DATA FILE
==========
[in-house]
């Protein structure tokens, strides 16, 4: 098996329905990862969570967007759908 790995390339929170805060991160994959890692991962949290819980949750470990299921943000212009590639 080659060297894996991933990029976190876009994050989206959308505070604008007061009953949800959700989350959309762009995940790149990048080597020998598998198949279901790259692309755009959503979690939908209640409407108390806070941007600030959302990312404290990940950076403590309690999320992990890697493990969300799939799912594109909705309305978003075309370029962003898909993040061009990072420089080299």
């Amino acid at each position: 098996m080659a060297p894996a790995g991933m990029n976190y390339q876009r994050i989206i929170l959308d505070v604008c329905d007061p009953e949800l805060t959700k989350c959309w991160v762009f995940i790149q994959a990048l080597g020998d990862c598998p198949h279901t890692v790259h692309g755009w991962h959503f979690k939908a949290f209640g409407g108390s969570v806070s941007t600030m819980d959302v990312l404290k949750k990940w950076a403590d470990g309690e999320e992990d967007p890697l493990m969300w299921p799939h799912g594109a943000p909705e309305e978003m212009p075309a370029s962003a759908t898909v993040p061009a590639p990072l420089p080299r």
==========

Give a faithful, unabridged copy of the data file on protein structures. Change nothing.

[in-house]
């Protein structure tokens, strides 16, 4: 098996329905990862969570967007759908 790995390339929170805060991160994959890692991962949290819980949750470990299921943000212009590639 080659060297894996991933990029976190876009994050989206959308505070604008007061009953949800959700989350959309762009995940790149990048080597020998598998198949279901790259692309755009959503979690939908209640409407108390806070941007600030959302990312404290990940950076403590309690999320992990890697493990969300799939799912594109909705309305978003075309370029962003898909993040061009990072420089080299």
């Amino acid at each position: 098996m080659a060297p894996a790995g991933m990029n976190y390339q876009r994050i989206i929170l959308d505070v604008c329905d007061p009953e949800l805060t959700k989350c959309w991160v762009f995940i790149q994959a990048l080597g020998d990862c598998p198949h279901t890692v790259h692309g755009w991962h959503f979690k939908a949290f209640g409407g108390s969570v806070s941007t600030m819980d959302v990312l404290k949750k990940w950076a403590d470990g309690e999320e992990d967007p890697l493990m969300w299921p799939h799912g594109a943000p909705e309305e978003m212009p075309a370029s962003a759908t898909v993040p061009a590639p990072l420089p080299r």